If you're relatively new to the NBA, you may only know Andrew Wiggins as the hyper-athletic but inefficient No. 2 option in Minnesota with an albatross of a contract that does not, in any way, reflect his value on the court. Wiggins is making $27.5 million this season and is averaging a grand total of 22.4 points per game while only shooting 44 percent from the floor.
But the hype for Wiggins coming out of Kansas in 2014 was extremely high, and for good reason. He had a smooth-looking jumper and elite athleticism, even for an NBA player. His case was also helped by being one of the first big "mixtape" players of the modern NBA. I didn't really follow basketball all that closely in the early 2010s, and even I had watched his highlight reels on YouTube. Dubbing him "Maple Jordan" was obviously hyperbole, but it wasn't viewed with the same scorn that it is now.
The point is, Wiggins has always had potential. He was just never able to translate it into winning basketball. He was given his big contract as a result of decent counting stats, but he regularly takes deep mid-range shots early in the shot clock and is disinterested (to put it mildly) most nights on the defensive end of the floor despite his prolific physical gifts. He's never managed to top more than five rebounds per game (again, despite the fact that he can out-jump everyone on the floor most of the time), and his career-high in assists per game is coming this year, racking up a whopping 3.7 per game in 34 minutes per night.
He now has a chance at redemption after he was shipped to the Warriors in a deal for D'Angelo Russell, and his potential will be fully unlocked once the roster is fully healthy. Right now, the Warriors just need warm bodies to play their games and will be trusting Wiggins with primary ball-handling duties until Stephen Curry returns. That probably won't go all that well, but a low-key role next to a healthy Curry, Klay Thompson, and Draymond Green is exactly what Wiggins needs to make the impact we all thought he could coming out of the draft.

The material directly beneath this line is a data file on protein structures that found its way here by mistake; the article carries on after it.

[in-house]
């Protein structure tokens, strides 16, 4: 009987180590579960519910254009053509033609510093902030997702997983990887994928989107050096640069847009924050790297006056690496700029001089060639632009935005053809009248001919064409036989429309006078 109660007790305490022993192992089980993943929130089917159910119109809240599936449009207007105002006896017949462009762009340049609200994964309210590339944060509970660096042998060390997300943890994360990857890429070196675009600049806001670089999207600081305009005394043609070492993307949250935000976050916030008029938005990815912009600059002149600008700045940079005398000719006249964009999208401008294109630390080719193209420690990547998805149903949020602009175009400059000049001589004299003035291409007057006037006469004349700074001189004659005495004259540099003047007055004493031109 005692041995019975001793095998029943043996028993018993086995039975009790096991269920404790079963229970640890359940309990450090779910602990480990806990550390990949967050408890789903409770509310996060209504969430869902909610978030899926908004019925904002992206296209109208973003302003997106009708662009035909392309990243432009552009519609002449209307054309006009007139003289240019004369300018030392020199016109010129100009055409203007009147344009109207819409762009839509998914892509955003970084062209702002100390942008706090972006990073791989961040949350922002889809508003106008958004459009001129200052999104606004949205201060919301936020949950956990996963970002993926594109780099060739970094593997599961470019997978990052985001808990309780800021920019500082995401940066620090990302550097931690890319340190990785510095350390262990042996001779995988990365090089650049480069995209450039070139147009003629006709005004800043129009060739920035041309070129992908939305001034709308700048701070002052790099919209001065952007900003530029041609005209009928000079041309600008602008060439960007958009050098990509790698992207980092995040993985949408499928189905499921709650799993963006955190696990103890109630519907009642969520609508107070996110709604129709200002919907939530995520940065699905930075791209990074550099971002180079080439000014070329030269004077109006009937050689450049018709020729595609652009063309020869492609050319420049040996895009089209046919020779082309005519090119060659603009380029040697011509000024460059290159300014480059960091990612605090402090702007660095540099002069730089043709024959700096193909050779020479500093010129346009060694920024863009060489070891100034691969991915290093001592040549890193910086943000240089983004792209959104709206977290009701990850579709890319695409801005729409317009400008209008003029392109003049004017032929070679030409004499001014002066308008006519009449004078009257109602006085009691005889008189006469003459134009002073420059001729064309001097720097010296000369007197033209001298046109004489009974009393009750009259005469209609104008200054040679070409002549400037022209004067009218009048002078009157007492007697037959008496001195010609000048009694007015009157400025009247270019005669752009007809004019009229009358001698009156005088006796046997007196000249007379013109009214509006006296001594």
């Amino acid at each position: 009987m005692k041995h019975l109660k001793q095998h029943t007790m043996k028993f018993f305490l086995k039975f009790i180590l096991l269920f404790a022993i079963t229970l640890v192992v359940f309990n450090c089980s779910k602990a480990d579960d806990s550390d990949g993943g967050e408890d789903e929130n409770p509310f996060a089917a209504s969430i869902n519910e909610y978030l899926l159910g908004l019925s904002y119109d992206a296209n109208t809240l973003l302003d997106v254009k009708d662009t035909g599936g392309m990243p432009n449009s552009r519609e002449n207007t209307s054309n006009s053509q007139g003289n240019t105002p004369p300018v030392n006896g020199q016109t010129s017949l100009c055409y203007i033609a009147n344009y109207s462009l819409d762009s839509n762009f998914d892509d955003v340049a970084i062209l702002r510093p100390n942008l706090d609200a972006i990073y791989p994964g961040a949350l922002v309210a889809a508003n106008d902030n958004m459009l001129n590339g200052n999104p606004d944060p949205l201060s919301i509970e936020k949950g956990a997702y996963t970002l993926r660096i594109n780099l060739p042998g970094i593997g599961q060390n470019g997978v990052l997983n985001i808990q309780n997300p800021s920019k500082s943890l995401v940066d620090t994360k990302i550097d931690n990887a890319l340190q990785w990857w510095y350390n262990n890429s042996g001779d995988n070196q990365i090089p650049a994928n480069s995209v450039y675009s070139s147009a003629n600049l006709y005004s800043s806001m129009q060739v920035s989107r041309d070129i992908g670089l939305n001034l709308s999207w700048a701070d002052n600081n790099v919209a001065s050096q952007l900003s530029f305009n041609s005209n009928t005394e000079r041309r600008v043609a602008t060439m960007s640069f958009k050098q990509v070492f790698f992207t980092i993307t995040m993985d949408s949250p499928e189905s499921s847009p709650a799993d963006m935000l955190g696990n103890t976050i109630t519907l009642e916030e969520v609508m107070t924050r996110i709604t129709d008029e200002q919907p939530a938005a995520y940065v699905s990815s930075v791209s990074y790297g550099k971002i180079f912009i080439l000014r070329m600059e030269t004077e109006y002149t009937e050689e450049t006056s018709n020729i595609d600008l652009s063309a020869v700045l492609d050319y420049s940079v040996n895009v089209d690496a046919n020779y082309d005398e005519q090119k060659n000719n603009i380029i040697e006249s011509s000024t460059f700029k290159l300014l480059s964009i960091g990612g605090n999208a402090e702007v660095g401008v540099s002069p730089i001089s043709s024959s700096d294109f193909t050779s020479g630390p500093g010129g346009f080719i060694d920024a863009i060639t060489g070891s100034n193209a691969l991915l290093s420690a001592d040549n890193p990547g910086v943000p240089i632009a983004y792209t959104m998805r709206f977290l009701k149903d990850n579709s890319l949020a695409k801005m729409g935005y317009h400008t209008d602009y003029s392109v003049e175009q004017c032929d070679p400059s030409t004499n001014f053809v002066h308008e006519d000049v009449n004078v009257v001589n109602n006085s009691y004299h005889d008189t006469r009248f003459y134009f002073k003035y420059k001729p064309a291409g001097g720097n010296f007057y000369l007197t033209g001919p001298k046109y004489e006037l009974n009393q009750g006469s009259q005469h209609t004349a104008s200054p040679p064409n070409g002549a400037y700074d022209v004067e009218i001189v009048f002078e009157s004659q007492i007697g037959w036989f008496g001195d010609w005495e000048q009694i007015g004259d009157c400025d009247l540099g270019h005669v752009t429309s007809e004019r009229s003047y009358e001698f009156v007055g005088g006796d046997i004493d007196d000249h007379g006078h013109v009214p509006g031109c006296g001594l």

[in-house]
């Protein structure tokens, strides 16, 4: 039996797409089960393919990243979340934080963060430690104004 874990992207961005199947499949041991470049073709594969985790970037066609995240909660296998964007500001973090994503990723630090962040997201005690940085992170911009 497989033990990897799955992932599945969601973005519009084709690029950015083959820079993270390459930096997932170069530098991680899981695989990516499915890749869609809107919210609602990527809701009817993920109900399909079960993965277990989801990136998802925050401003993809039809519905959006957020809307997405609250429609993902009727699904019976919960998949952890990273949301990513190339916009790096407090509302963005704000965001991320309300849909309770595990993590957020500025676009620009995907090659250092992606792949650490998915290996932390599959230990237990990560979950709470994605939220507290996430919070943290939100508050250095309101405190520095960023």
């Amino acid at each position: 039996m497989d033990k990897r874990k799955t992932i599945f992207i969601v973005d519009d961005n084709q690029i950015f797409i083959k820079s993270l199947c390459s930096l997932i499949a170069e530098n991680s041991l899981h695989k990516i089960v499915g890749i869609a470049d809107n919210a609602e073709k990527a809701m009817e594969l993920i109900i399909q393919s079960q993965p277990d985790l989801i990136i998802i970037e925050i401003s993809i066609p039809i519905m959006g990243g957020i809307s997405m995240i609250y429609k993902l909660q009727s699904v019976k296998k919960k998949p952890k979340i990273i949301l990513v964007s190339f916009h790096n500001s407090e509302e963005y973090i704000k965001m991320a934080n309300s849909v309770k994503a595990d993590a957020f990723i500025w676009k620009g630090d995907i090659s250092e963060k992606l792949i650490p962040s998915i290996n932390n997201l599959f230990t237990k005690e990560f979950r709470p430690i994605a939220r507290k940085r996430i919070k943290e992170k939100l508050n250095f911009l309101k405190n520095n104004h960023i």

Having Green barking in your ear all night is an easy way to get anyone motivated to play defense. If Wiggins can stay locked-in on that end of the floor, his length and quickness will allow him to at least hang with the various dangerous wings of the Western Conference. He won't be a LeBron or Kawhi-stopper by any means, but he can make their life slightly more difficult by making the right reads and staying attached to their hip. The culture will also probably help with that; Wiggins won't be "The Man" anymore, and the Warriors have already proven they're more than willing to throw aside individual accomplishments to win basketball games. If Wiggins buys in with the same mentality, he can give them a two-way presence that they don't really have other than Thompson.
Offensively, Wiggins can't thrive as the main option. He relies upon his jumper too much and doesn't take enough deep shots, not to mention his propensity to hoist up a bad shot instead of passing the ball. But next to Curry and Thompson, he'll never be that main option. All they need him to do is be able to drive and kick when the defense inevitably collapses on his two star teammates. Three assists per game isn't a lot, but it is more than he's ever averaged per game so far, and indicates at least a willingness to make the right read and pass the rock-- an improvement over past years.
Whatever you want to say about him, Wiggins can definitely score the basketball. His points per game average increased each year he played with Karl-Anthony Towns. He knows how to take advantage of a defense that has its attention directed elsewhere. it doesn't hurt he has Steve Kerr to coach him out of his early midrange shots and increase volume at the rim and from the three-point line.
Golden State has the staff, culture, and teammates to put Wiggins in the best position possible to succeed. This will be his first taste of winning basketball in his career; the Wolves did go to the playoffs with Jimmy Butler, but it didn't sound like anybody really enjoyed that experience. The pressure will be significantly lessened to prove he's worth his contract now that he's no longer with the team that gave it to him, and the Warriors don't need him to score 25 points per game to be competitive. They just need him to play focused and efficient basketball-- if he can do that, then the best of Andrew Wiggins is yet to come.